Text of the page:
To evaluate the limit of detection of each molecular method (qPCR, P-LAMP and V-LAMP assays), ten 1:5 serial dilutions ranged between 10 ng to 5.12 fg/µL of reference G. smithogilvyi DNA (strain CBS 142044, Table 1) were analyzed. The amplification products of V-LAMP were also confirmed through an agarose gel electrophoresis. Each specimen was tested in duplicate.
Validation of LAMP and qPCR assays in chestnut tissue
To assess the effectiveness of DNA extraction, all DNA plant samples were further tested using a previously developed LAMP assay with cytochrome oxidase (COX) gene primers, as an internal positive control (Tomlinson et al. 2007). The reliability of the methods (qPCR, P-LAMP and V-LAMP) to detect G. smithogilvyi in naturally infected plants was tested by using DNA isolated from 10 symptomatic nuts (TP), 10 asymptomatic nuts (TN) and 10 leaves obtained as described above. True positives and true negatives samples were analyzed by the molecular assays described above. In this study culturing data have been collected and considered as “gold standard” (Anonymous 2004, 2006; Vettraino et al. 2005) to better evaluate the presence of false positives analysis detected by the newly developed molecular methods.
The diagnostic sensitivity and the diagnostic specificity of the both molecular and culturing methods was tested, in accordance with the EPPO standards on diagnostics (EPPO 2017, 2019): percent diagnostic sensitivity = (A/(A + C) × 100); percent diagnostic specificity = (D/(B + D × 100); percent diagnostic accuracy = A + D/(A + C + D + B) × 100, where A = obtained positives/expected positives (true positives); B = obtained negatives/expected positives (false negatives); C = false positives and D = true negatives.
Fungal isolation from chestnuts samples
Molecular identification of mycelium isolated from nuts confirmed the presence of G. smithogilvyi in processed samples. A total of 60 samples of chestnut tissues (40 nuts and 20 leaves) were plated on PDS to check the presence of G. smithogilvyi. The pathogen was isolated both from symptomatic (18 out of 20 necrotic nuts; 90% of the samples) and asymptomatic chestnuts (9 out of 20 apparently healthy nuts; 45% of the samples). No G. smithogilvyi strains were obtained from 20 collected chestnut leaves.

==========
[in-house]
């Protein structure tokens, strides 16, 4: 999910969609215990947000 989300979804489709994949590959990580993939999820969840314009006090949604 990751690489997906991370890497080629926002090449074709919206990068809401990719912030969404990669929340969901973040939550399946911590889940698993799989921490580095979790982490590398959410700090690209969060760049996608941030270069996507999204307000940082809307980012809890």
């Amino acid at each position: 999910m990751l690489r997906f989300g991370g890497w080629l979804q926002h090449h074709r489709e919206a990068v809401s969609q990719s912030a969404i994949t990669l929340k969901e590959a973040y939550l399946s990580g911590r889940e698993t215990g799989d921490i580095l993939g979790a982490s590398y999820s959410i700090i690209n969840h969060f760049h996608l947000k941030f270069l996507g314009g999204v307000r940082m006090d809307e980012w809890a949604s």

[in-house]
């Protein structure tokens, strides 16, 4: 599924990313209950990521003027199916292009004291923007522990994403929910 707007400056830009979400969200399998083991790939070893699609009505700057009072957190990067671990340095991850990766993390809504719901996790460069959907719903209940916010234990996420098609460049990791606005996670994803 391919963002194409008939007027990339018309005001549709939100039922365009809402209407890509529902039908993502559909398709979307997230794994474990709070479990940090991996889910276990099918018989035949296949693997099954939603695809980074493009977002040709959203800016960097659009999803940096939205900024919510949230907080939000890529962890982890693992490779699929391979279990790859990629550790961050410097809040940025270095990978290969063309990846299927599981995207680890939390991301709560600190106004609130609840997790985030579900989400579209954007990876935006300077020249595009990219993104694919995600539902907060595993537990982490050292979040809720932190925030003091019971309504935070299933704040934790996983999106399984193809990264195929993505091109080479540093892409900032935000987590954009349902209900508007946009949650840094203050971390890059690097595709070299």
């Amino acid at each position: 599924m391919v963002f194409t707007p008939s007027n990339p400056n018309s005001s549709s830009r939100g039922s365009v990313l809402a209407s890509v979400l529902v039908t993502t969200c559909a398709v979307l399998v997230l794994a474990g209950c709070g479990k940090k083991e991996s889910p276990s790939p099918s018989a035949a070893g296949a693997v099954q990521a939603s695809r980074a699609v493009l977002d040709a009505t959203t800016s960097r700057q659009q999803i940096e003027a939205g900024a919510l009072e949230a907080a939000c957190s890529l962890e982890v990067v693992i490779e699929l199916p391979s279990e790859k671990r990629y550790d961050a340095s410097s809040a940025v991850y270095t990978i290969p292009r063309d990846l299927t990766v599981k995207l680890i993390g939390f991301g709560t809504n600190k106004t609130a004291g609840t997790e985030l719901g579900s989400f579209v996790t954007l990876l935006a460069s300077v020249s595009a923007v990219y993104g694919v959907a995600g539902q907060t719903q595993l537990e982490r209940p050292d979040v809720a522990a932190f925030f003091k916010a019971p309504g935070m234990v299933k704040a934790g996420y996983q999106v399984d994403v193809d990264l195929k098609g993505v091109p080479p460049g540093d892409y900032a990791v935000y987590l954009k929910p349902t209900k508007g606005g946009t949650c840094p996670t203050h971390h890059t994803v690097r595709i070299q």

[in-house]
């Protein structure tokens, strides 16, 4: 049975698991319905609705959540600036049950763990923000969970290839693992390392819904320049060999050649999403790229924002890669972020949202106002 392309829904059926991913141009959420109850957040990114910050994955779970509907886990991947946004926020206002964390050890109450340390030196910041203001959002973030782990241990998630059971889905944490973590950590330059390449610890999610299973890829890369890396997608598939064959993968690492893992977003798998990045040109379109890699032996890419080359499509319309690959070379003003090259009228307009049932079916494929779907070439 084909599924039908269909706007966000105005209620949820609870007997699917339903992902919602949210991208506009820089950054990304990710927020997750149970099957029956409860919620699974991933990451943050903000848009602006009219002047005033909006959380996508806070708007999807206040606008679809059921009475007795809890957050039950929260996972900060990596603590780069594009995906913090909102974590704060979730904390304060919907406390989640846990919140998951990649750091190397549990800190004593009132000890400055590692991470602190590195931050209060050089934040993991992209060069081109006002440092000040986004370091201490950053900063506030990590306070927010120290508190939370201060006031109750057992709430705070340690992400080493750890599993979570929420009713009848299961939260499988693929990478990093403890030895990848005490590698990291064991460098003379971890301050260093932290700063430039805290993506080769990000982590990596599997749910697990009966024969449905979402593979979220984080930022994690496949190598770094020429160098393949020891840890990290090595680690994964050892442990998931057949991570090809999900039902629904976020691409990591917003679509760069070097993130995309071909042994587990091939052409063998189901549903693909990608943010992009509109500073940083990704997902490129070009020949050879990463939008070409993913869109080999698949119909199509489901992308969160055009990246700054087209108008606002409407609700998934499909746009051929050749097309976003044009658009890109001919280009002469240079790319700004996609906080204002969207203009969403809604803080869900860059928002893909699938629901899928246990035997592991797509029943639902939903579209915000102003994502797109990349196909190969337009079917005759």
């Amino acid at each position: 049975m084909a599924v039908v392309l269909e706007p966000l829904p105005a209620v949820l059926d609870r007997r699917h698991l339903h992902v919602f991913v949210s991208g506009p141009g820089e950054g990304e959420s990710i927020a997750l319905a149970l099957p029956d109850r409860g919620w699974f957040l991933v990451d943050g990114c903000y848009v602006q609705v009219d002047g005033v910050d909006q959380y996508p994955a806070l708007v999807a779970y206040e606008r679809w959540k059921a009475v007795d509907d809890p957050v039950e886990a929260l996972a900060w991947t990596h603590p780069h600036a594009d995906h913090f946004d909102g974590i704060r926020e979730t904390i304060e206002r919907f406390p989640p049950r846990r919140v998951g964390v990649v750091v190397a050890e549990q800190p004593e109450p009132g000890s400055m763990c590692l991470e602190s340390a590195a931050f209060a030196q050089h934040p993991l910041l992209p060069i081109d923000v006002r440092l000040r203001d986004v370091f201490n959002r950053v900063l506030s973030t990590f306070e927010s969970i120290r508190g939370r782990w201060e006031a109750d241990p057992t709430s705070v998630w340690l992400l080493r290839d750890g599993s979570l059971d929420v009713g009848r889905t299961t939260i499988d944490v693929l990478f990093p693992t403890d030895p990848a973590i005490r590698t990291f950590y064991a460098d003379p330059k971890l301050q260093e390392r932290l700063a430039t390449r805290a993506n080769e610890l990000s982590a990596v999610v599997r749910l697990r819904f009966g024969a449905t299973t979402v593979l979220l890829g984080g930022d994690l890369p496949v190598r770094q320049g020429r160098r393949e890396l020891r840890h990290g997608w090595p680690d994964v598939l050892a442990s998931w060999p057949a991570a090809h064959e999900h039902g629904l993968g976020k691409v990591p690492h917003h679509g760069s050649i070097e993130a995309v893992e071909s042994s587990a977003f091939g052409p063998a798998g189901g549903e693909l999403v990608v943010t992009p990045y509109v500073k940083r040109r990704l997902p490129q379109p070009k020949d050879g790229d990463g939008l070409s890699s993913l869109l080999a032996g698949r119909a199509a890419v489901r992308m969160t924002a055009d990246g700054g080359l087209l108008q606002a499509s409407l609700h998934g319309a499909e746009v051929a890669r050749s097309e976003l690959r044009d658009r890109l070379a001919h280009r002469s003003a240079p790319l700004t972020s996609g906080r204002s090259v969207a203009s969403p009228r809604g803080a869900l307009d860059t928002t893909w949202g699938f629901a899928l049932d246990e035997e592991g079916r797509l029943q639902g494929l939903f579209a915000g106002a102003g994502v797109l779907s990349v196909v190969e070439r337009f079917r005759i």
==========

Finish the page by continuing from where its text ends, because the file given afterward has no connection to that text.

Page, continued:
Specificity and sensitivity of LAMP and qPCR assay
The BLAST search showed a significant identity of the LAMP (Percentage of Identity = 100%; E-value = 9e−74) and qPCR (Percentage of Identity = 100%; E-value = 1e−18) amplicon sequences only with G. smithogilvyi strains. No significative homology was found with any species other than G. smithogilvyi.
The specificity of molecular assay was confirmed by testing DNA extracted from mycelium, belonging to different fungal species, hosts and geographical regions (Table 1). The qPCR, P-LAMP and V-LAMP assays always yielded positive results with DNA samples from 8 G. smithogilvyi strains and always negative results with all other 11 Gnomoniopsis species and other 11 fungal species (Table 1).
The limit of detection (LOD) to recognize G. smithogilvyi for both qPCR and P-LAMP assays was 0.128 pg/µL (Fig. 1). The qPCR standard curve for G. smithogilvyi exhibited a slope of − 3.37, an R2 coefficient of 0.99 and a Y-intercept of 34.32. Efficiency of the qPCRs was 0.98 ± 0.04 (SD). Reproducibility of the standard curve points performed on eight curves was high (CV varied from 1.1 to 1.7%).
In P-LAMP a single melting peak with characteristic temperature (87.37 ± 0.05 °C) was observed for all G. smithogilvyi strains allowing identification of the pathogen (Fig. 2).
The LOD for V-LAMP was 0.64 pg/µL, showing that this last assay is less sensitive (Fig. 1). Positive reactions of the V-LAMP assay were represented by a colour shift from violet to blue of the reaction solution. The sensitivity of inspection by the naked eye was confirmed by detection using electrophoresis gel (Fig. 1). The nuclease-free water templates showed no colour change in any validation test.
Fungal detection in chestnut samples
For each analyzed DNA plant sample (both asymptomatic (TN) and symptomatic (TP) chestnut tissues) LAMP analyses by COX gene amplification, showed a specific melting peak at the annealing temperature (Ta = 85 °C).
The qPCR, P-LAMP and V-LAMP methods also detected and quantified G. smithogilvyi DNA from all symptomatic (10) and asymptomatic (10) nut samples, while in the leaves (10) G. smithogilvyi was not found (Figs. 2, 3, 4).